Tuesday, July 26, 2011

Disappearing Places

My friend Christa Robinson, who works for Congressman Yarmuth, has listed on her Facebook page that she is a resident of West Louisville, Kentucky. I happen to know that while she does live in west Louisville, she doesn't technically live in West Louisville, which is an entirely different place. I may or may not have rudely pointed this out to her - probably not because had I been rude to her, I am certain she would have responded in like manner, and that hasn't happened.

West Louisville, Kentucky is a place in Daviess County, a little burg along KY56 at its interesection with the Calhoun Road, numbered as KY815. I mentioned KY815 and West Louisville in a blog entry on August 27, 2010. Other than the Diamond Lakes Club and Whitaker's Gun Shop, there is very little in West Louisville other than a post office.

If you are old enough, you might remember when Shively was called Saint Helen's, named for the Catholic Church which itself has been recently renamed. But you'd have to be real old. One of the reasons Saint Helen's in Jefferson County became Shively was because of another town, Saint Helen's, in Lee County, a few miles east of Beattyville. That Saint Helen's, which I mentioned in a blog entry on Febraury 14, 2007, isn't as big as West Louisville. The only thing I remember on a drive through that area was a burnt out church, and, as usual, a post office. Alongside of the Middle Fork of the Kentucky River, you really couldn't even call it the proverbial "wide place in the road."

In another 2007 posting, this one on July 27, I copied the obituary of Mr. States Rights Aycock, II, dead at the age of 73, of Wickliffe, in far western Kentucky. One of Mr. Aycock's relatives hailed from the town of Columbus, Kentucky, which is in even-farther west Kentucky, a small town best known for its state park, the Columbus-Belmont State Park, which marks a Civil War battle best known as one of the places General Ulysses Grant first made a name for himself to people who mattered like President Abraham Lincoln. At that point in General Grant's career, several bureaucrats were on the ladder between him and the Commander-In-Chief. By the end of the war, Grant would like climb that ladder to the top rung. Columbus is located in northwestern Hickman County at the intersection of KY58, KY80, and KY123. It is spread out on several mostly unpopulated lanes including one called Hoover Parkway. As the map at left indicates, the town plan is quite extensive. The actual town that remains is very, very small. There is a the aforementioned state park, a fire house, and the post office.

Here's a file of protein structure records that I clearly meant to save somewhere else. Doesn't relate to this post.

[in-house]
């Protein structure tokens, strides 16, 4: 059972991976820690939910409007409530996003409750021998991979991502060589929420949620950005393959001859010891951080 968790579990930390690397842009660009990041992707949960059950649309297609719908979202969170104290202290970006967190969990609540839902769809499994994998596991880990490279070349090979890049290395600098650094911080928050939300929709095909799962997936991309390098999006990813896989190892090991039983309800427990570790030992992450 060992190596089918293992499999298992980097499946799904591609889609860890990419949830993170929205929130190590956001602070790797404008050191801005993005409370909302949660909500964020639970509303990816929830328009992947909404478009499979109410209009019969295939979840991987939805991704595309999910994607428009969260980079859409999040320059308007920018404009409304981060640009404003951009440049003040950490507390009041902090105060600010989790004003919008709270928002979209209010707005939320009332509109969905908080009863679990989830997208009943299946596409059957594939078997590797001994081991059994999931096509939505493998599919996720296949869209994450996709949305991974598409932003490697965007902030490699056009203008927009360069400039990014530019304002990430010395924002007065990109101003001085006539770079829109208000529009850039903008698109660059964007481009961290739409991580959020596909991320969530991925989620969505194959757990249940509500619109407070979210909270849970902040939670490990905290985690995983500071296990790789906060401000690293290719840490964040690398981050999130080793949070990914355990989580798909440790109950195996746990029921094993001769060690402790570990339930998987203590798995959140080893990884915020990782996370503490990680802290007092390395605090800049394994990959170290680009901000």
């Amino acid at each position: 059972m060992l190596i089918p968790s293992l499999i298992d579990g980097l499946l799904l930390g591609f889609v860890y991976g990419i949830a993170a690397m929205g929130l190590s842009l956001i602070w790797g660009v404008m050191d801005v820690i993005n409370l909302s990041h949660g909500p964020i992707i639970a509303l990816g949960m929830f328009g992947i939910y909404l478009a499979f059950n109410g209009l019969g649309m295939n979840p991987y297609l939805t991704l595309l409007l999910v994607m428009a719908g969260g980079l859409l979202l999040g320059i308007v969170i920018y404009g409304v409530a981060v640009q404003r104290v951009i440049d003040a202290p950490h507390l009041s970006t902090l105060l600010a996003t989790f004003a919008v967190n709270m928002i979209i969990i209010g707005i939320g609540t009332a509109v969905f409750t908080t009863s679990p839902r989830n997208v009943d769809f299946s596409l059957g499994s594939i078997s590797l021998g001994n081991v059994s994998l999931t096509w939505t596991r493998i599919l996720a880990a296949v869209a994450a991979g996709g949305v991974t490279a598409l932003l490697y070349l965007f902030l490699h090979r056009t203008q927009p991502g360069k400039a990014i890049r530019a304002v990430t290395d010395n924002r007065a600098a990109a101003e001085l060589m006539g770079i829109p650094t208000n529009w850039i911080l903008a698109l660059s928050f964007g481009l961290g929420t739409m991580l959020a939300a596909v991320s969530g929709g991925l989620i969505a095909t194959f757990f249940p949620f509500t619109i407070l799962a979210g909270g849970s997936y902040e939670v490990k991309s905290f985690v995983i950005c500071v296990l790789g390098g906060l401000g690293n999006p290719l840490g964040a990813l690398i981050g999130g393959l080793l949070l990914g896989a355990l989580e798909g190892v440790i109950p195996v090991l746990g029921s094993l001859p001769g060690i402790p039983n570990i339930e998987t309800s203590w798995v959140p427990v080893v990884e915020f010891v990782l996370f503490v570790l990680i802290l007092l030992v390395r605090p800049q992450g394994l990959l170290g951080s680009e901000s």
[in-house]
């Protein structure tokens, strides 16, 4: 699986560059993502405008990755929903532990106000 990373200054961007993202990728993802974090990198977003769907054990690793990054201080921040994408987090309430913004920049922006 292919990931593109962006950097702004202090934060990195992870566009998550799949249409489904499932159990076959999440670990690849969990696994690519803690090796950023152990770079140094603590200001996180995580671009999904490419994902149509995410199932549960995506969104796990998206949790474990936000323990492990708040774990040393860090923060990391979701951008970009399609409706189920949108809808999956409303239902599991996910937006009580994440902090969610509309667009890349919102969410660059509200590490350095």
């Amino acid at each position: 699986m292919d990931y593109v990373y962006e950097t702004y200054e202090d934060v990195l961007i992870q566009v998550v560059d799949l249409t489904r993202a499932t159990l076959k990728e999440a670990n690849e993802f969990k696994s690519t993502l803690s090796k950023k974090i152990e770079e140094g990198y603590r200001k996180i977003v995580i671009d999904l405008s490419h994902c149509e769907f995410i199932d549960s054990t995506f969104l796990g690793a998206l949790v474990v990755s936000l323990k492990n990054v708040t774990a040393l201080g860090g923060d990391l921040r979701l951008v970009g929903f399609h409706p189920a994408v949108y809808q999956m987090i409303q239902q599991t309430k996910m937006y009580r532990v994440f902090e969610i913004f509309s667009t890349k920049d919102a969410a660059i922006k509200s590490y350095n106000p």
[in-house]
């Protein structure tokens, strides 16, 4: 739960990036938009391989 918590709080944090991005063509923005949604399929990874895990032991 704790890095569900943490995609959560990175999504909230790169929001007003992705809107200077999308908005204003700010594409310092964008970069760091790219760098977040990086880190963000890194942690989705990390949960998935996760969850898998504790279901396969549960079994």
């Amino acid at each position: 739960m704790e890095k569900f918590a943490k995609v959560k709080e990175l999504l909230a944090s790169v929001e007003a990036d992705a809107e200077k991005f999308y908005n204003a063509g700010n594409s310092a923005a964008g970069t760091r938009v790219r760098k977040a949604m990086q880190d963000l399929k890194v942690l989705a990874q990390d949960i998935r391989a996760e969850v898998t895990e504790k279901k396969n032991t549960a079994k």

In an entry on August 23, 2007, while writing about a Special Session of the Kentucky General Assembly, to be called by then-governor Ernie Fletcher, I included the lyrics of John Prine's famous song about the Paradise Coal Mine, Muhlenberg County, and the Green River. In one of those verses is mentioned the dam on the Green at the town of Rochester, which is in western Butler County. Of all these places I mentioned thus far, Rochester really is a town, with a few actual city blocks - maybe three. It is situated at the aforementioned dam on Green, at the mouth of Mud River along KY70, where Butler, Muhlenberg, and Ohio counties meet. KY70 to the west heads into Muhlenberg; the ferry across the Green follows KY369 into Ohio; and KY70 south (and east) leads past the town cemetery on the west side of the road up South Hill to Morgantown, the county seat. Aside from a few bait shops, the only other place of record is a post office.

In each of these places is a common denominator - the local post office. Over the years my travels have taken me past many post offices, large and small, decorative and plain, all of them having responsibility not only for delivery and pickup of the local mail, but also, importantly, for identity. Alas, all of these places above, and 127 others in Kentucky, and 3649 others across the Republic, are slated for possible closure.